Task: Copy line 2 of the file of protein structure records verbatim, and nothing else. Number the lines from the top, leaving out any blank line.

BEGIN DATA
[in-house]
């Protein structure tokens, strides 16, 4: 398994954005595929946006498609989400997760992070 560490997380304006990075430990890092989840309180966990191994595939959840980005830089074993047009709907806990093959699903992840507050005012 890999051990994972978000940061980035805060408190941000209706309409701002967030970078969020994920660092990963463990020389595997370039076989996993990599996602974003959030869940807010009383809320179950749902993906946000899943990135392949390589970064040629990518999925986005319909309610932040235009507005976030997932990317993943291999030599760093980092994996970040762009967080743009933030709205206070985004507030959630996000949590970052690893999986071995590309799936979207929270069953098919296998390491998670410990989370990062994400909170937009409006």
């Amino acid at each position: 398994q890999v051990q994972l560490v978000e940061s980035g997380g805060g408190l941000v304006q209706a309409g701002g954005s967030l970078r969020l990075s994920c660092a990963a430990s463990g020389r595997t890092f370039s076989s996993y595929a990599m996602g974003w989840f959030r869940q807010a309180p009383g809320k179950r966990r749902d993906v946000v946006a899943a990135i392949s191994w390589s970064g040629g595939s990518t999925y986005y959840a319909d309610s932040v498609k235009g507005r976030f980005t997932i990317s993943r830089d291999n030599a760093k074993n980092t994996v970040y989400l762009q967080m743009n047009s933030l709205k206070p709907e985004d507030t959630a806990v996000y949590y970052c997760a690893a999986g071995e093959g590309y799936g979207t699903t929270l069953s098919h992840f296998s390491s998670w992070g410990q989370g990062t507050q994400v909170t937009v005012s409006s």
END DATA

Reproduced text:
């Protein structure tokens, strides 16, 4: 398994954005595929946006498609989400997760992070 560490997380304006990075430990890092989840309180966990191994595939959840980005830089074993047009709907806990093959699903992840507050005012 890999051990994972978000940061980035805060408190941000209706309409701002967030970078969020994920660092990963463990020389595997370039076989996993990599996602974003959030869940807010009383809320179950749902993906946000899943990135392949390589970064040629990518999925986005319909309610932040235009507005976030997932990317993943291999030599760093980092994996970040762009967080743009933030709205206070985004507030959630996000949590970052690893999986071995590309799936979207929270069953098919296998390491998670410990989370990062994400909170937009409006």